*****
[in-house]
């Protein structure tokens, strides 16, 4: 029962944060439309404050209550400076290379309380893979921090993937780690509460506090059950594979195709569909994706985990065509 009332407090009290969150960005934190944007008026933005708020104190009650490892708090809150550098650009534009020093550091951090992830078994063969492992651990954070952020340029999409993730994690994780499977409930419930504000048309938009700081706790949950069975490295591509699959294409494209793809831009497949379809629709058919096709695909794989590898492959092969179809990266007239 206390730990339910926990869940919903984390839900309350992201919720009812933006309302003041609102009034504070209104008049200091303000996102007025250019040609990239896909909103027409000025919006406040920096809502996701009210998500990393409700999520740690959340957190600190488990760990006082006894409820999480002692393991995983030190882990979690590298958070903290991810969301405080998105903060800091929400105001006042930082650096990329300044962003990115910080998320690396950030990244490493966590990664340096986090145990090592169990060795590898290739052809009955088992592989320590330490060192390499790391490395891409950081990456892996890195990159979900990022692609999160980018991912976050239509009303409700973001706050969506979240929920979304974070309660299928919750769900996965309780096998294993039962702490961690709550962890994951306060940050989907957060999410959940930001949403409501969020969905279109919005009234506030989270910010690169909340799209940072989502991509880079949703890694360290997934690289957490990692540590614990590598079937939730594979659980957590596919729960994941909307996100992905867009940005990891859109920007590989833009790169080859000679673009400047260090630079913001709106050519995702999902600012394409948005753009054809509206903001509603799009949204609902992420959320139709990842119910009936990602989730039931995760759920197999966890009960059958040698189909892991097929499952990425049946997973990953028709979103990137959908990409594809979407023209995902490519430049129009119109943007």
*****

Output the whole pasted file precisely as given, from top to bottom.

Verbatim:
[in-house]
């Protein structure tokens, strides 16, 4: 029962944060439309404050209550400076290379309380893979921090993937780690509460506090059950594979195709569909994706985990065509 009332407090009290969150960005934190944007008026933005708020104190009650490892708090809150550098650009534009020093550091951090992830078994063969492992651990954070952020340029999409993730994690994780499977409930419930504000048309938009700081706790949950069975490295591509699959294409494209793809831009497949379809629709058919096709695909794989590898492959092969179809990266007239 206390730990339910926990869940919903984390839900309350992201919720009812933006309302003041609102009034504070209104008049200091303000996102007025250019040609990239896909909103027409000025919006406040920096809502996701009210998500990393409700999520740690959340957190600190488990760990006082006894409820999480002692393991995983030190882990979690590298958070903290991810969301405080998105903060800091929400105001006042930082650096990329300044962003990115910080998320690396950030990244490493966590990664340096986090145990090592169990060795590898290739052809009955088992592989320590330490060192390499790391490395891409950081990456892996890195990159979900990022692609999160980018991912976050239509009303409700973001706050969506979240929920979304974070309660299928919750769900996965309780096998294993039962702490961690709550962890994951306060940050989907957060999410959940930001949403409501969020969905279109919005009234506030989270910010690169909340799209940072989502991509880079949703890694360290997934690289957490990692540590614990590598079937939730594979659980957590596919729960994941909307996100992905867009940005990891859109920007590989833009790169080859000679673009400047260090630079913001709106050519995702999902600012394409948005753009054809509206903001509603799009949204609902992420959320139709990842119910009936990602989730039931995760759920197999966890009960059958040698189909892991097929499952990425049946997973990953028709979103990137959908990409594809979407023209995902490519430049129009119109943007």